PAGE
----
They say that when writing an annoying/obnoxious character, they have to annoy the characters around them more so then the audience. If Manabe’s fanatasy are going to create a level of discomfort, it has to make the characters more discomforted then the audience. The comedy is in the reaction.

Kotoura always has an over the top bashful reaction, the fantasies get progressively more silly, and Manabe is presented as such a goober and is constantly mocked by the other characters that this brand of comedy works and makes sense given the mind-reading element of the plot. Its a running gag that runs a little too rampant, but it has its charm.

Manabe now fully believes in Kotoura’s ability to read minds and has a very naive perspective on the matter.

As someone whose always thought of the negative aspects of mind reading as a power, I thoroughly enjoy how this show uses it. It is a constantly thought about element, it doesn’t feel abandoned in scenes or something used conveniently to push the plot forward. The depiction of mind reading is fairly interesting as it is well explored throughout the series but dictates who Kotoura is more than the plot of each episode.

It does come in handing when a deranged lunatic is willing to run over pedestrians in a crosswalk, I guess.

Kotoura gets a scrape on her leg and Manabe insists that the two of them go and get it bandage up. It’s a touching symbolic gesture that no matter how small or insignificant, Kotoura needs to mend her wounds and how Manabe is willing to help her do so.

The Perfect Resolve

I feel that people don’t see the writing of this show as being good, but I’m actually impressed how there are solid moments of very dense and purposeful stretches that not only make memorable scenes but make defining statements about the series. By breaking down the interaction that ends the episode, do we see how purposeful all the dialogue really is.

Not only do we get an emotional confession of Kotoura’s hurt feeling finally being expressed, but we also set character defining stakes. For the rest of the series, Kotoura defines her rock bottom not being bullied or being hung up by her past but losing what she cares about the most.
Despite Manabe being a mostly comedic character, he does as some humble wisdom to bestow. It’s honestly not just the right words for Kotoura to hear but also a well-intention message to the audience. Sometimes you can’t change the nature of some people, you can’t control other people or should you let their actions dictate how you feel about yourself. The people who want to stay will indeed, stay.
Finally, we get a resolve and a meaningful gesture that defines their relationship. Manabe won’t abandoned Kotoura. He’s her rock as he tries to get her to give the world a second chance and not let others stop her from living her best life.

See now wasn’t that a very nice and touching moment…. of course let’s undercut it with a return to some comedy.

Glad they restrained from actually showing something, it’s much funnier to image what was going through his head at a time like this to cause such an appalled reaction.
Again, funny because it stirs up banter, Kotoura dishes it right back. “Prince of dirty thoughts” seems like an appropriate twitter bio for some of you out there…
I love how this show takes advantage of the medium for the sake of comedy, I don’t know why I find this so funny but this show definitely has a enjoyable and infectious sense of humor.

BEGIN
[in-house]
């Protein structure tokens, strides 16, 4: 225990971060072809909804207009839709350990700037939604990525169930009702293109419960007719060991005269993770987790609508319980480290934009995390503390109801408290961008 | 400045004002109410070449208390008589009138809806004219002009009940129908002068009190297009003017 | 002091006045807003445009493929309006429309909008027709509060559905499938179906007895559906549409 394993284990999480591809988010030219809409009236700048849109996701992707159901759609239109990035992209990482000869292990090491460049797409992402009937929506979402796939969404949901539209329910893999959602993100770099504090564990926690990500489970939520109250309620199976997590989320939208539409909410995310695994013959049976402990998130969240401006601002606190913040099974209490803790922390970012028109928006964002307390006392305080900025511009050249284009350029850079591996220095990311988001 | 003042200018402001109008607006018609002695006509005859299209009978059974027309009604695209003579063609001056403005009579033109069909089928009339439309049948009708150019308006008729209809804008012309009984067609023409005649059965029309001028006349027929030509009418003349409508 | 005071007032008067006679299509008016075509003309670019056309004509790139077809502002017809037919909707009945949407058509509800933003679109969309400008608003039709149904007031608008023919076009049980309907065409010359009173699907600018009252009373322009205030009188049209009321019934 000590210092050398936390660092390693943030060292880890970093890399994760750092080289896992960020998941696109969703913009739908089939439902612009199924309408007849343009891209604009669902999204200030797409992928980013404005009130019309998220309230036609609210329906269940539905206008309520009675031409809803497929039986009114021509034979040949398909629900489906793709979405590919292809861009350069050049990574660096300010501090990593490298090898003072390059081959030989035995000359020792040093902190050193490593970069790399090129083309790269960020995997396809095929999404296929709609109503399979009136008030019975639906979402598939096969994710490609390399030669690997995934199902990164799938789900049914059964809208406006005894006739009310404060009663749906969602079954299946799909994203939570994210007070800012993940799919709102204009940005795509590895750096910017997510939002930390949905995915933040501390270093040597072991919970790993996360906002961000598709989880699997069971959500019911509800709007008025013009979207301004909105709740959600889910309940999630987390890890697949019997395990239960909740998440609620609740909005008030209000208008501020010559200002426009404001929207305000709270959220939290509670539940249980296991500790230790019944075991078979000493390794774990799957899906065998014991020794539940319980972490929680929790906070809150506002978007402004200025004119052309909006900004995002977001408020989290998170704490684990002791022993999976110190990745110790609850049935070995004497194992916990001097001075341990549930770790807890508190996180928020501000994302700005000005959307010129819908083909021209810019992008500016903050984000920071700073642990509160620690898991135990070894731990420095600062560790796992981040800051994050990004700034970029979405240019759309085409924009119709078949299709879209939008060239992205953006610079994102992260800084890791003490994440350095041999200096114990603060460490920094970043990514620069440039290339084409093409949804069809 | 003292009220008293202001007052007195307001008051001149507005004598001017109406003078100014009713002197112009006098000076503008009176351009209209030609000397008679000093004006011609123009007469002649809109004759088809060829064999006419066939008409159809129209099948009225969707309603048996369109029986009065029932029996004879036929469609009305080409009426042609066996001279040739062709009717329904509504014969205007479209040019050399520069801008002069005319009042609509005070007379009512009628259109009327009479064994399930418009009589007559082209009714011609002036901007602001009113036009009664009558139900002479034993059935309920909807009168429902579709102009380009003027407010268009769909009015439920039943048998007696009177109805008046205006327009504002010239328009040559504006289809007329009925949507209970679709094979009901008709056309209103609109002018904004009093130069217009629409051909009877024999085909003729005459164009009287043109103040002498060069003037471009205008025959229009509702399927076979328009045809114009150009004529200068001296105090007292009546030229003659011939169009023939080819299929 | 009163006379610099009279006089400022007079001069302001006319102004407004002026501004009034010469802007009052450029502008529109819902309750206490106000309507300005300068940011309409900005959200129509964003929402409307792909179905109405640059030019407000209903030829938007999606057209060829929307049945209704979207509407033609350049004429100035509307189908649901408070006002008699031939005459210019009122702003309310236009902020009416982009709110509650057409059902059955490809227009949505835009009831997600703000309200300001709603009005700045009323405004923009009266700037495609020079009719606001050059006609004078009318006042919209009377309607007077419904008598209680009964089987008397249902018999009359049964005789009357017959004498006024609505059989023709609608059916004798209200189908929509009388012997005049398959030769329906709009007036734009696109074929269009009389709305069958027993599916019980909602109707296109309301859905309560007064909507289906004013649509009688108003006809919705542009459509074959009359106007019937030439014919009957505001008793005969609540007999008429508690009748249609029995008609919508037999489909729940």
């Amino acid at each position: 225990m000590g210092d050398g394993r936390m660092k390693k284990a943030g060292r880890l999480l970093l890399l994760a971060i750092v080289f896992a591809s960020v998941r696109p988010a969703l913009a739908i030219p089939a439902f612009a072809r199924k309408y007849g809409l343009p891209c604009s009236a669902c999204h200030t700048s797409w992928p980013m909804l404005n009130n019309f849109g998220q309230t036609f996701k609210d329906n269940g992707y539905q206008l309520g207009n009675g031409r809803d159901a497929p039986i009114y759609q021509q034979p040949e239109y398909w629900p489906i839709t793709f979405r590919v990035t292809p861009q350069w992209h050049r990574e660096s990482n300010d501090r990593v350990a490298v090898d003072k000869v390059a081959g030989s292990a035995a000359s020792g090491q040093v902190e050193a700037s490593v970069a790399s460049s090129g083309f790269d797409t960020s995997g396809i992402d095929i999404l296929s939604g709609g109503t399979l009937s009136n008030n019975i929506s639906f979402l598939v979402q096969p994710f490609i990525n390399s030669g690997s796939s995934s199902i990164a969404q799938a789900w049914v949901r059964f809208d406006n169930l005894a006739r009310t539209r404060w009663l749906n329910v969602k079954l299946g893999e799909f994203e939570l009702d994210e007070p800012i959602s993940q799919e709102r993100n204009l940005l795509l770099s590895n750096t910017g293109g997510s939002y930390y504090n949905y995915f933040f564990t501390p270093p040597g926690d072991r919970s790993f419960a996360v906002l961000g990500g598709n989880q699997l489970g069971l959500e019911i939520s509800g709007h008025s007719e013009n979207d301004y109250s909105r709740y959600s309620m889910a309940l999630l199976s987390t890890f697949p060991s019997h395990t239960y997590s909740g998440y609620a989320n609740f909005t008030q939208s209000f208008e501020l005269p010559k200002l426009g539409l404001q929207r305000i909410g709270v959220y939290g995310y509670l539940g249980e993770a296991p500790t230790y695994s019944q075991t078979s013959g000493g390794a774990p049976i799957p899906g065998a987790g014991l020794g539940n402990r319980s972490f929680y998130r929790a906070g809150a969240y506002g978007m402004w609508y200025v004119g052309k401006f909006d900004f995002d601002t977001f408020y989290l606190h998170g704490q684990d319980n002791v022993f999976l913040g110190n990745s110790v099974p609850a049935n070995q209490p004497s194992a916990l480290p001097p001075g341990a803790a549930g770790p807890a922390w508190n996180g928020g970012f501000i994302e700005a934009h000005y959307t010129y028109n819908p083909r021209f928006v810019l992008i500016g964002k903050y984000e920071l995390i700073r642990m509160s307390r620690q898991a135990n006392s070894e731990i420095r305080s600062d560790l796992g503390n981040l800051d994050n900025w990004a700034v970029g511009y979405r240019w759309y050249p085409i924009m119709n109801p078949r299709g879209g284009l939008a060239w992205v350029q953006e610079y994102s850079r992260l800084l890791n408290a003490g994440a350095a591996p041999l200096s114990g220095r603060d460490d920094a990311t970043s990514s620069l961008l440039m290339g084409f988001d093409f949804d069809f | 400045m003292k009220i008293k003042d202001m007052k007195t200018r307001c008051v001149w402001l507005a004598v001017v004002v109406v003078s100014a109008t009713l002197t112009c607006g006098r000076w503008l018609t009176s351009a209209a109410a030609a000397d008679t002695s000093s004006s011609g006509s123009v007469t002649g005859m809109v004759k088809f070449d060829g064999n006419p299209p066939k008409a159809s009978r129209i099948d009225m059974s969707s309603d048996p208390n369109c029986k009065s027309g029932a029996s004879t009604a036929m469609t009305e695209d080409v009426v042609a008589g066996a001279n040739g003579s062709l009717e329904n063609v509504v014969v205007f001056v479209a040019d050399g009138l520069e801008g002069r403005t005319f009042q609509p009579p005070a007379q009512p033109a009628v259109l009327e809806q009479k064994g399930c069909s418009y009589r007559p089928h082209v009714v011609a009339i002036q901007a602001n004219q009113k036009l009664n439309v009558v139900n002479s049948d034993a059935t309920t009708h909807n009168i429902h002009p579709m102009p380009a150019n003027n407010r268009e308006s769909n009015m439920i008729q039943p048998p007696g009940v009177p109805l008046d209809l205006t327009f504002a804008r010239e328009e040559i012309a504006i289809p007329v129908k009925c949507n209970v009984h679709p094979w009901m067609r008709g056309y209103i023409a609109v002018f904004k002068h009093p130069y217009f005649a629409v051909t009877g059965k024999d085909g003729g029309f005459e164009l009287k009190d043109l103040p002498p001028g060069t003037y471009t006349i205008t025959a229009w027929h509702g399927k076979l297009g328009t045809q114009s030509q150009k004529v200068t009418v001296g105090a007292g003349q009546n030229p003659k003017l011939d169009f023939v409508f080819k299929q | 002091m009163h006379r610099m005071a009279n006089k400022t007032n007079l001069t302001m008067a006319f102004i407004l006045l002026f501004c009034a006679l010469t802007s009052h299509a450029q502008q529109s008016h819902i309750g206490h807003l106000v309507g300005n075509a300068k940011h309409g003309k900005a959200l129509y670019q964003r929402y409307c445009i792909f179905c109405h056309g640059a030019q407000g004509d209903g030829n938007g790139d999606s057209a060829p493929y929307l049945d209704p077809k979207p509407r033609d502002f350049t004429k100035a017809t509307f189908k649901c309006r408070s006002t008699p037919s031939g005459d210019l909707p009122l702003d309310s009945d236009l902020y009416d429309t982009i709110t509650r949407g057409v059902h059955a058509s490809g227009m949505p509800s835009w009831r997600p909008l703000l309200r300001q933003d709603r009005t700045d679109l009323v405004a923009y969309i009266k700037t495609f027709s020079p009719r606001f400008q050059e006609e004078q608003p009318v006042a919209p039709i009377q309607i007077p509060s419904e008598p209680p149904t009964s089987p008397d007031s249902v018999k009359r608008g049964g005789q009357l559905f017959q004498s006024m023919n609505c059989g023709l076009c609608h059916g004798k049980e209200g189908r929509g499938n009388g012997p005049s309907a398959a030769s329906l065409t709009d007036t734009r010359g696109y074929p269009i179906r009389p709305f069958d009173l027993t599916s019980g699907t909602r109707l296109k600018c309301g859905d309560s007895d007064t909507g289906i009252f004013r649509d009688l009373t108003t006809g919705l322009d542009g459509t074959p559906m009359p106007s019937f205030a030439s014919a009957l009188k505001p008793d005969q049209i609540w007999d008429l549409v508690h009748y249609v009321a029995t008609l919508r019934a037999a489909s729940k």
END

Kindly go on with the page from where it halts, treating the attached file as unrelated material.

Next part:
Finally, after all the tears and sorrowful trauma the episode ends with Kotoura holding back laughter and I think that’s a lovely way to end it.
I find it interesting that the show actually has two ED, an appreciated quality of life decision that ends each episode on the right tone whether it was a serious or comedic episode.

What About the Rest?

So this is my favorite episode of Kotoura-San and hopefully I’ve done the show justice that if you enjoyed this review you might be curious enough to check it out if you believe it is for you.

Does the rest of the series hold up to the same level? Not really, I find this opening to be exceptional, the series never achieves the same highs as this episode did but is still very much enjoyable and I do recommend it. The characters are enjoyable and there’s so much wacky and zany antics with a childish wonderment and humor I’d be lying if I said I didn’t adore it. Plus the last few episodes turn into Criminal Minds… what’s more fun and unexpected than that.

of course it wouldn’t be an anime review at K at the Movies if we didn’t crown a best girl. While I do like the side characters that I didn’t get to talk much about, make no mistake that this is Kotoura’s show and it’s her growth and likeable personality that propels the show forward and makes it such a heart-warming and fun ride to follow.

However, I can’t shake this feeling that with: the traumatic backstory, short stature, short apricot pink/orange hair, and timid klutz personality that I’ve already loved this character in the past. But I mean look at her, just an absolutely cutie who’s come so far in just one episode.

I’m going to end this here, thank you so much for reading, let me know what you thought in the comments below. If you promise to hit that follow button then I’ll promise I’ll write a shorter piece next time. Have a good one and until next time I’ll see you, at the movies!


Images used are from “The Troubled Life of Miss Kotoura” [credit: Anime International Company, Chubu-Nippon Broadcasting Company, The Klockworx]

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5 Comments

  1. Looks like we both have something in common by not always focusing on the newest movies or anime. Haha! In all seriousness, I did like this post despite never seeing or hearing about this anime. This episodic review went in depth with the storytelling, animation, and the tonal aspects which was great.

    Liked by 1 person

    1. Yeah, I’m glad you’re around creating and commenting on some original stuff.
      That’s awesome that you were able to enjoy despite having no perspective on the series. Makes me happy to know I can share something and either get someone interested in a new series or at least appreciate certain elements from it by articulating what I personally appreciate from it.

      Liked by 1 person

      1. No problem, K.

        I’m willing to check out and comment on things even if I have no familiarity with the subject. It’s a good learning experience for me more often than not. Thank you. I do wish I can do that more often with my posts on my blogs.

        Liked by 1 person